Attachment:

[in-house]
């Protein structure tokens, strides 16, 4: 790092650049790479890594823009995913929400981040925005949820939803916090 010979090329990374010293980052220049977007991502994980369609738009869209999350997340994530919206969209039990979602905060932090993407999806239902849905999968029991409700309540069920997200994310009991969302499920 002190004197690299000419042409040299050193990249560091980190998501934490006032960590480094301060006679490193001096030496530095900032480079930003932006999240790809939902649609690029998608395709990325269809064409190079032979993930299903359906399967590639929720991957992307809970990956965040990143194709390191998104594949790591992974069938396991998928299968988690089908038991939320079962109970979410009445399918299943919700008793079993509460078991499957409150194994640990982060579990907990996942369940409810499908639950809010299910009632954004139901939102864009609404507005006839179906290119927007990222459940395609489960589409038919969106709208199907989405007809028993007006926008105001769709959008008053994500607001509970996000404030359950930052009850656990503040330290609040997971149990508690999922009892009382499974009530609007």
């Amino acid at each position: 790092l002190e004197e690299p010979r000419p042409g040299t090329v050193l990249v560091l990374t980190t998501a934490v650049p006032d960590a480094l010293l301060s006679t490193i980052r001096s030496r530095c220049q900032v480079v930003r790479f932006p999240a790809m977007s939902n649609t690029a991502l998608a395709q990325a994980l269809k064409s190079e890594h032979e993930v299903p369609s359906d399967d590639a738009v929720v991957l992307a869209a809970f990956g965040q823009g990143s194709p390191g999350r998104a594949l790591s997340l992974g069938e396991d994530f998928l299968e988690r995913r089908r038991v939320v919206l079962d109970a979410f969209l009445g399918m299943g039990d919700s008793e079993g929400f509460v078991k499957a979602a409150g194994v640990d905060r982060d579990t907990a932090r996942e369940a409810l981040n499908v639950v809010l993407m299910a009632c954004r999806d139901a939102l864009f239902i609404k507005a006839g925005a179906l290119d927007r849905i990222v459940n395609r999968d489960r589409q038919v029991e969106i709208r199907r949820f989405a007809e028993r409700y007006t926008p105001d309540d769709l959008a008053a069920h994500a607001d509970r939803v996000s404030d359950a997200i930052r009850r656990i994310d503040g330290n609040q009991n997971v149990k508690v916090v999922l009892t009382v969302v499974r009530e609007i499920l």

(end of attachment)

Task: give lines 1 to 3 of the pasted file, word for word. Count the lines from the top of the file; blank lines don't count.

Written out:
[in-house]
């Protein structure tokens, strides 16, 4: 790092650049790479890594823009995913929400981040925005949820939803916090 010979090329990374010293980052220049977007991502994980369609738009869209999350997340994530919206969209039990979602905060932090993407999806239902849905999968029991409700309540069920997200994310009991969302499920 002190004197690299000419042409040299050193990249560091980190998501934490006032960590480094301060006679490193001096030496530095900032480079930003932006999240790809939902649609690029998608395709990325269809064409190079032979993930299903359906399967590639929720991957992307809970990956965040990143194709390191998104594949790591992974069938396991998928299968988690089908038991939320079962109970979410009445399918299943919700008793079993509460078991499957409150194994640990982060579990907990996942369940409810499908639950809010299910009632954004139901939102864009609404507005006839179906290119927007990222459940395609489960589409038919969106709208199907989405007809028993007006926008105001769709959008008053994500607001509970996000404030359950930052009850656990503040330290609040997971149990508690999922009892009382499974009530609007």
């Amino acid at each position: 790092l002190e004197e690299p010979r000419p042409g040299t090329v050193l990249v560091l990374t980190t998501a934490v650049p006032d960590a480094l010293l301060s006679t490193i980052r001096s030496r530095c220049q900032v480079v930003r790479f932006p999240a790809m977007s939902n649609t690029a991502l998608a395709q990325a994980l269809k064409s190079e890594h032979e993930v299903p369609s359906d399967d590639a738009v929720v991957l992307a869209a809970f990956g965040q823009g990143s194709p390191g999350r998104a594949l790591s997340l992974g069938e396991d994530f998928l299968e988690r995913r089908r038991v939320v919206l079962d109970a979410f969209l009445g399918m299943g039990d919700s008793e079993g929400f509460v078991k499957a979602a409150g194994v640990d905060r982060d579990t907990a932090r996942e369940a409810l981040n499908v639950v809010l993407m299910a009632c954004r999806d139901a939102l864009f239902i609404k507005a006839g925005a179906l290119d927007r849905i990222v459940n395609r999968d489960r589409q038919v029991e969106i709208r199907r949820f989405a007809e028993r409700y007006t926008p105001d309540d769709l959008a008053a069920h994500a607001d509970r939803v996000s404030d359950a997200i930052r009850r656990i994310d503040g330290n609040q009991n997971v149990k508690v916090v999922l009892t009382v969302v499974r009530e609007i499920l």